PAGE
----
Saturday, February 17, 2007

Day 202: A New Love



Bad news for anyone who wants me to come home. I found a reason to stay in the Arctic for a long time.

Snowmobiles.



Most. Fun. Ever. On Friday I went to a snowmobile training course, which included some instruction indoors then about 4 hours driving outdoors. We had a total perfect day - amazing weather, clear skies, great conditions. We drove further up Adventdalen and across the fjord to an old mining area. Unfortunately I have no pictures of the trip - I was too busy driving and trying not to flip over. But I severely regret not having a camera with me. There were reindeer and you could see the sunlight hitting the tips of the mountains around us. It was gorgeous. The mountains here are surreal.



Although I don't have photos of that, here's some I took around my barrack:







While it was totally awesome, it was also somewhat terrifying to drive these things at times. I thought I was pretty hot stuff when I managed to get up to 50km/h, but I'm always hearing about people bragging about going over 100. A bunch of the stuff we did in the training was about using our body weight to help steer the machine - actually quite a lot like riding a horse. The thing was if you didn't do it right you flipped the snowscooter over down the hill. Another part of our training was about the kinds of horrible injuries you'd get if you didn't jump off the scooter when that happens.

Speaking of injuries, here's a photo of the lobby of the local hospital:



But things were going pretty well, and then they wanted us to do a loop on a somewhat steeper slope. I was a bit worried about this. So I was sitting there, telling myself, its ok, we can do this, look, everyone else can do this, no big deal. Then I look up at the person going in front of me, see them reach the top of the loop, and watch their scooter tip over and start rolling down the hill. My thoughts were something like AAAAAAAAA

But I went and it was fine. So was the lady who's scooter tipped over. The scooter, however, was not, and we had to tow it home. Anyway, I'd been toying with the idea of buying a used scooter, especially to get me around with my foot. And after going out on our little training trip, I REALLY wanted to get back out away from town for photos. Unfortunately, cruel reality means that if I get a scooter, I need, what, a million other things. Gas, oil, helmet, parts for repairs, a rifle to get out of town, a GPS, friends to travel with, good balance, and other things that ad up to hassle and expense. I don't know...I still might. And then I'd have to sell it all again in two months. Ehhh.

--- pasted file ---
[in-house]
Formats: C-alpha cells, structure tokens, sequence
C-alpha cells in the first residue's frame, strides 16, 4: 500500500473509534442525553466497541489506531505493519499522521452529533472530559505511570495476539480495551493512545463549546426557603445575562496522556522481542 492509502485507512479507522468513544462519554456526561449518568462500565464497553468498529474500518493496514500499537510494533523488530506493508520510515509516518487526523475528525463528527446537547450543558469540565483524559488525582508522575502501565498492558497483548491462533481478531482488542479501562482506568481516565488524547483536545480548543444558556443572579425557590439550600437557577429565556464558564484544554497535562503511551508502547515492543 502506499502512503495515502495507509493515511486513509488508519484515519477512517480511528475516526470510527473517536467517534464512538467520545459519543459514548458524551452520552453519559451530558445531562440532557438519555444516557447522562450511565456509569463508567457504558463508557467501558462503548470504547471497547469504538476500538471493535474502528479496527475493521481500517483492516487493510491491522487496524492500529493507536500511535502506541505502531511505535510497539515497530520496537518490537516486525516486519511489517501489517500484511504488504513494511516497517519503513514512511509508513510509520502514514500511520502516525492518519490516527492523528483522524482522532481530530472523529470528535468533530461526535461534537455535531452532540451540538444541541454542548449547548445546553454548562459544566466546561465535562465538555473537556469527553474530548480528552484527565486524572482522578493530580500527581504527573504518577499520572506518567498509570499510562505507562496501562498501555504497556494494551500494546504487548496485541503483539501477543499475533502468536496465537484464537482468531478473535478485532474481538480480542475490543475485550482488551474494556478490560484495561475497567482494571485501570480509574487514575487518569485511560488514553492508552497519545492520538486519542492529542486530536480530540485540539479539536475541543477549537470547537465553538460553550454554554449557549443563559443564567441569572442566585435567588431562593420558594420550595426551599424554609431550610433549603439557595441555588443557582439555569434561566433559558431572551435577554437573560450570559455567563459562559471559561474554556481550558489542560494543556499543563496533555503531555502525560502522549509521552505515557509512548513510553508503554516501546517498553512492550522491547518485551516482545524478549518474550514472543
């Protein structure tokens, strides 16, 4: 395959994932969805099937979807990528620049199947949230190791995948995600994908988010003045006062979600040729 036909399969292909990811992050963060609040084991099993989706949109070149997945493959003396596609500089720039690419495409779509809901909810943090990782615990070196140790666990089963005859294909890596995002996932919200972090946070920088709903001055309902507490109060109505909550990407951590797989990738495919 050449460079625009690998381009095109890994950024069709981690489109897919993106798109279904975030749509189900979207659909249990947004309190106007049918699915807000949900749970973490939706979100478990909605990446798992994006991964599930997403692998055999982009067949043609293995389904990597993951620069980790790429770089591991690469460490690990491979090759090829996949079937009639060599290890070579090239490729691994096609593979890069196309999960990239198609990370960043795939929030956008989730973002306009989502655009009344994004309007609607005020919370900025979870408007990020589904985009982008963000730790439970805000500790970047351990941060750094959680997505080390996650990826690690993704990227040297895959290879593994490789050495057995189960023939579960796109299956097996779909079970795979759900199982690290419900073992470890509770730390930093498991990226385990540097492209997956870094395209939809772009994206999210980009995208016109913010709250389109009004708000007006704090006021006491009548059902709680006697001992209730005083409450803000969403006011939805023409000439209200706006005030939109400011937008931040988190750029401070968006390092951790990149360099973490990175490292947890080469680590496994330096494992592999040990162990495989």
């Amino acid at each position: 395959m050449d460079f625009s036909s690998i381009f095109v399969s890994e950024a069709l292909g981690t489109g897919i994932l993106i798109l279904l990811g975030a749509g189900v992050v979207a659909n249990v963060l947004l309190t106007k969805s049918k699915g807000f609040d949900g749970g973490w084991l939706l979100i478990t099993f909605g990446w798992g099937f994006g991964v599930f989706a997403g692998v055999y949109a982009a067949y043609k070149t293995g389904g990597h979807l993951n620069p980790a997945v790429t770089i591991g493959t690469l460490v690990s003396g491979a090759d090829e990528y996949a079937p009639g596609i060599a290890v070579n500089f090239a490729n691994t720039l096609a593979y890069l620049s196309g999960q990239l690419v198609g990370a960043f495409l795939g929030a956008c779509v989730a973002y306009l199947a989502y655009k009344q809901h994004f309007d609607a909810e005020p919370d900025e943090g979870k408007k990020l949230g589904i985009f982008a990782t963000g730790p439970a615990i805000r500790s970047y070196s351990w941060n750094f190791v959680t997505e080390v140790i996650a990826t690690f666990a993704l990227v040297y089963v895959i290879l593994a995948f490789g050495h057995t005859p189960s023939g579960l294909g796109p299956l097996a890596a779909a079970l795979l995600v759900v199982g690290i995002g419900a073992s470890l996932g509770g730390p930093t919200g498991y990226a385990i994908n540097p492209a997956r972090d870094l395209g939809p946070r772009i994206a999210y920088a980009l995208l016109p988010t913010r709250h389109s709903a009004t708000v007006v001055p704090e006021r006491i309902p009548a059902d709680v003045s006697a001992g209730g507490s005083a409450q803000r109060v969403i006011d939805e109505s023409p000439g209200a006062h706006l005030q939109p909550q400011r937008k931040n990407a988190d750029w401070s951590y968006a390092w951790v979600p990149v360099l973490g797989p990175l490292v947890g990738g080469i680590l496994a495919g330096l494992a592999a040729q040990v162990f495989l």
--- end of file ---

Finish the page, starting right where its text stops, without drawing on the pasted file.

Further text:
Snowmobile bridge:



So lets take a look at some photos. Here's the local school, which has some pretty awesome window frames:



Coal mine:



Man in a hat, crossing the street:





Here's something - I'm officially a published photographer. I got a copy of Arte magazine in the mail, and here's some photos, of my photos, in the public arena.

The big one in the right corner:



And another:



Woo!

For people curious about what I do, here's a photo of the lab where I work:



The people I work with:



And the eternal samples:



The the view from my office:



Which technically is a collection of cubicles:



In UNIS:



When I woke up this morning it was gorgeous out. We're getting sunlight on the mountains, like I said, and in a week or so we'll have the sun festival at Longyearbyen and actually see the sun. This transitional period actually feels very weird - while on the one hand I'm looking forward to seeing the sun, it also means that winter is essentially over. I'm not going to say its warm out, but its certainly not so cold. There is something about the dark winter...I will miss it.





But the light and amazing weather have made me desperately want to get outside and walk around. Which I can't. It's insanely frustrating and its getting depressing. My foot doesn't hurt hardly at all, but even walking around my room I can tell when it crunches a little (Its just about as horrible as it sounds. I can hear it.) and I know I shouldn't try to push it. The few times I get into new corners of town or outside town I get excited about hiking back out for photos that I've already got framed in my head. And with the light changing every day, these colors will be gone soon. I didn't come here to spend my weekends watching movies and looking out the window.



So I cleaned my room today. Whoopdeedo.

5 comments:

Emily said...

Congratulations on the magazine photos!!! That's so fantastic - you do have such a good sense of photography, and it's great that someone is picking up on that (even if they're french...?).
Enjoy the dark while it lasts, but I'm sure that the light will afford new and interesting possibilities.

Hans Mundahl said...

Congrats on the pictures!

Scooters look like fun.

Anonymous said...

Henkka Henkka Henkka!!!

I've never seen Svalbard so light before...

Jeanette said...

YAAAAY Publication! Although FYI, 80 degree weather trumps skimobiles, which could be adequately replaced by jet skis, perhaps?

Anonymous said...

I hate the noise made by the two-stroke engine. Not my thing.